We are staying in a tiny hamlet- not even a village- but close to or part of the ‘village’ of Peypin d’aigues.  There is no store, no church, no hotel de ville, nothing!-other than peace, quiet and some neighbors who are sweet and friendly and keep to themselves; allowing us to keep to ourselves.  The closest store is 6km away- and it is only open certain hours a day.  Beyond that there are villages that hold regular markets, as in our farmer’s markets.  We went shopping at one today, in a small village about 10km away.  It was fantastic.

So, whats for dinner tonight? The pan-fried trout (filleted) with lots of butter and aged garlic we picked up at the market today, together with a melange of summer vegetables- aubergines, zucchini, tomatoes, scallions and olives over a bed of dark lentils.  And great wine!! Results and pictures to follow.

Needless to say, I need a shopping basket- our Californian style cooler doesn’t cut it in this culture.  We bought cheese and a loaf of ancient grain bread and that has sustained us throughout the hot day, along with rose too, of course.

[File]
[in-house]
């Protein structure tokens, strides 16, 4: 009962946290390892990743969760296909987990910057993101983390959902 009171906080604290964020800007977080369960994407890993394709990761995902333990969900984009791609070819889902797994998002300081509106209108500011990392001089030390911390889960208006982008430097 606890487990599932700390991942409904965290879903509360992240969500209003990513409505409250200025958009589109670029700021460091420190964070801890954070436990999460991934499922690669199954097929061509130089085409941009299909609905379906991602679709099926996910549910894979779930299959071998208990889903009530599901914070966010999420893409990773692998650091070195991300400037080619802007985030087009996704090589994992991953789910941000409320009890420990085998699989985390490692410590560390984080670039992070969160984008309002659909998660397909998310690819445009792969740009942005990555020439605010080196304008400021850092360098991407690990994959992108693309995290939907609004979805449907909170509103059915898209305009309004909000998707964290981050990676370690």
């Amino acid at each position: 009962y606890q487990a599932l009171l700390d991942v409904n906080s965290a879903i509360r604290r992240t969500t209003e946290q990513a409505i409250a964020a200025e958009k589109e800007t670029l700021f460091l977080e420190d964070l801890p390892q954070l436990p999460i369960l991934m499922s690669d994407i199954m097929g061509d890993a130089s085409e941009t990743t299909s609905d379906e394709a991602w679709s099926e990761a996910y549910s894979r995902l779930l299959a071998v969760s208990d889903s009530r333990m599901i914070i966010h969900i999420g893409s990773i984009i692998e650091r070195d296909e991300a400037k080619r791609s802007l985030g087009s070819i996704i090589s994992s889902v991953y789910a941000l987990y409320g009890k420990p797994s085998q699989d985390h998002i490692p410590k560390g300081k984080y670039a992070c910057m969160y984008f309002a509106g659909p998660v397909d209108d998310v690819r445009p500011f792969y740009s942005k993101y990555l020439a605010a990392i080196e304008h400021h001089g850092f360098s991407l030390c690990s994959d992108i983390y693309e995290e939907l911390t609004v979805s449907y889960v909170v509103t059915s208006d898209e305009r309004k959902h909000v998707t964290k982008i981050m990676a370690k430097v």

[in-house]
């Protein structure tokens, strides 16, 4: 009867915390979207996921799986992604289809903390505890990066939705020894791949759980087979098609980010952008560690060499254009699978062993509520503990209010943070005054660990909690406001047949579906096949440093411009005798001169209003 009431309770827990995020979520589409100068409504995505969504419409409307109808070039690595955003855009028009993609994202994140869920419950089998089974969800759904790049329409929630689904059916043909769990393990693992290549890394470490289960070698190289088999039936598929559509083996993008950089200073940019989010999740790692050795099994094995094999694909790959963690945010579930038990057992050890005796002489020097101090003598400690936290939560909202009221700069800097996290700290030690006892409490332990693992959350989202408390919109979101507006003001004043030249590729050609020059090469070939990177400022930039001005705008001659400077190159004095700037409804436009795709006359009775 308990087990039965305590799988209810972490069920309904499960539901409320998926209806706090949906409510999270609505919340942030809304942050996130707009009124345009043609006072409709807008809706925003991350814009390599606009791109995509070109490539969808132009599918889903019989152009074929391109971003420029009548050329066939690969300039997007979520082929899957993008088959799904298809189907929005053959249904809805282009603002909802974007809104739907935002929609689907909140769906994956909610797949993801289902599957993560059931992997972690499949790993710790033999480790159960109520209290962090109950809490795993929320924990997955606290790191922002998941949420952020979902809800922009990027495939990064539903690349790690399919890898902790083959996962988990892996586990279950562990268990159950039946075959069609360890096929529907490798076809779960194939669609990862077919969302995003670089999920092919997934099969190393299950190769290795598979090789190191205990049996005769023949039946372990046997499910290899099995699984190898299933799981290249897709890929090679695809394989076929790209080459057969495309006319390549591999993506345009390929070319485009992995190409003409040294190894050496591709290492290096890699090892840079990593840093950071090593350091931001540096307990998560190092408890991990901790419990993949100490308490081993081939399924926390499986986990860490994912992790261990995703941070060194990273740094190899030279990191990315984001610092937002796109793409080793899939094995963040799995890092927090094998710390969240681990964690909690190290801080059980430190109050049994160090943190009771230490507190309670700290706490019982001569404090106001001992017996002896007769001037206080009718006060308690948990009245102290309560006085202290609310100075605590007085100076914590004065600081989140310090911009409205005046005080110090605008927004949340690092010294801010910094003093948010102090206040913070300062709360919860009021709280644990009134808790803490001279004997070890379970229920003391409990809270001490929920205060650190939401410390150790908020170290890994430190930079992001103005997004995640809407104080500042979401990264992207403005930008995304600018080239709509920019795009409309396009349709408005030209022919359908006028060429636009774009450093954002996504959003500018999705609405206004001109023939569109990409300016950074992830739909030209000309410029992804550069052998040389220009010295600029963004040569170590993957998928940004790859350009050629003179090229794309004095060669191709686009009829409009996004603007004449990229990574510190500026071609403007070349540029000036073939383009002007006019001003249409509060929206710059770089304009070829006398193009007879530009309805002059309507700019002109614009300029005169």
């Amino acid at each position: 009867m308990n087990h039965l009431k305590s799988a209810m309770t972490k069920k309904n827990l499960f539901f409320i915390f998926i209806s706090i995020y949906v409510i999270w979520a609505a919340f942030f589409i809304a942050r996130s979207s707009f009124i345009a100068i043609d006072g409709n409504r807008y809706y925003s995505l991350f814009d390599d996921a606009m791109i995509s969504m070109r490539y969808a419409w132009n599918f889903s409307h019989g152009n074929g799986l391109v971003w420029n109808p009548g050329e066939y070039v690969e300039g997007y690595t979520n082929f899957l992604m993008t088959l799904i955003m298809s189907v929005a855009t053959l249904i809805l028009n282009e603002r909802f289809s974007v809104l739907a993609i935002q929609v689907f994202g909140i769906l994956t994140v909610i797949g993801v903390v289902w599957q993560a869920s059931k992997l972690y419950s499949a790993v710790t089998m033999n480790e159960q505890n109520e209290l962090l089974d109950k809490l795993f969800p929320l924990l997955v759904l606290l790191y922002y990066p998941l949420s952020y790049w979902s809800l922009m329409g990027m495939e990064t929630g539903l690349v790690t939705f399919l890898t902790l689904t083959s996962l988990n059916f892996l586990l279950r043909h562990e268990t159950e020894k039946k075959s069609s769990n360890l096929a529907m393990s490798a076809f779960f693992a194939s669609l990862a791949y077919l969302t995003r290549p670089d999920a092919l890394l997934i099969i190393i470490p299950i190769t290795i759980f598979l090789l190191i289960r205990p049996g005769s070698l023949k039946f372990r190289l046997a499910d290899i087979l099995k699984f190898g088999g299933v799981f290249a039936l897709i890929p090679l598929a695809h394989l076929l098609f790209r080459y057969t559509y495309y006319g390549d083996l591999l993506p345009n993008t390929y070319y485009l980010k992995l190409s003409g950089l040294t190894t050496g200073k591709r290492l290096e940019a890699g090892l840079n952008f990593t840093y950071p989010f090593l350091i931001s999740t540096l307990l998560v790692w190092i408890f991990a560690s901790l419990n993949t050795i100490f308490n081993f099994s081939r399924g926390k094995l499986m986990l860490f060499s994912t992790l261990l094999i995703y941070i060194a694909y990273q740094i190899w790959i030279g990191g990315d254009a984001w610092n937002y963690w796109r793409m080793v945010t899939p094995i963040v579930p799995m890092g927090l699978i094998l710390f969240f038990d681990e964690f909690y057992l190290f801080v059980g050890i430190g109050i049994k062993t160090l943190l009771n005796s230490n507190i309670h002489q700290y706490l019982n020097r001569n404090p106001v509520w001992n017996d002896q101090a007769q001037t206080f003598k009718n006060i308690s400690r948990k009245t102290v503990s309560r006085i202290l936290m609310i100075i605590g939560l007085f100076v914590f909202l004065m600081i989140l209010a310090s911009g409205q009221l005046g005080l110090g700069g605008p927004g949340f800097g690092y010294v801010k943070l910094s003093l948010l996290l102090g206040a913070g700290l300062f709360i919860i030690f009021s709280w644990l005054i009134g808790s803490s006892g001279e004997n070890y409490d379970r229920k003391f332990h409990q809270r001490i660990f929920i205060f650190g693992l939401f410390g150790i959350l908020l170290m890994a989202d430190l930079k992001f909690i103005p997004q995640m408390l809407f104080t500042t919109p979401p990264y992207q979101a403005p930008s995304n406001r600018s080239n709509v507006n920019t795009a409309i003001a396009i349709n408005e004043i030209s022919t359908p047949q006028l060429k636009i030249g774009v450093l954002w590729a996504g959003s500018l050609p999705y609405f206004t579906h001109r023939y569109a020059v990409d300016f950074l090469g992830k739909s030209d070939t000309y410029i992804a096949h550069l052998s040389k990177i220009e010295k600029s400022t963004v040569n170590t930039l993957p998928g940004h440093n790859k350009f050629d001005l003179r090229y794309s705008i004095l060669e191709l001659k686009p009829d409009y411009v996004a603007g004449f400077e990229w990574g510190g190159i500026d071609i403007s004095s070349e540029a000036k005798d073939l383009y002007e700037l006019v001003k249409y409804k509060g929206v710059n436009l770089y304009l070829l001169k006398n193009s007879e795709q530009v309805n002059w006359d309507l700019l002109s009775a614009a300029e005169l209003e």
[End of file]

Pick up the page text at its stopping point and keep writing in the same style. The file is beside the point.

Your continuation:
It’s 8pm (20h00 as they say in Europe).  I’m sitting outside on the stone patio with old stone walls surrounding me on two sides, wearing moss and ivy along their grey aged facade.  The sun has moved behind the olive tree.  The gentle breeze is cool on my exposed skin.  Turtle doves begin their call.  The night is entering the Luberon valley with a stillness and grace as it has done for centuries. It is time to make dinner, which we will enjoy together outside, wine and words and wishes carried along the Provence countryside. In stillness.  Silently wishing……

Salade Nicoise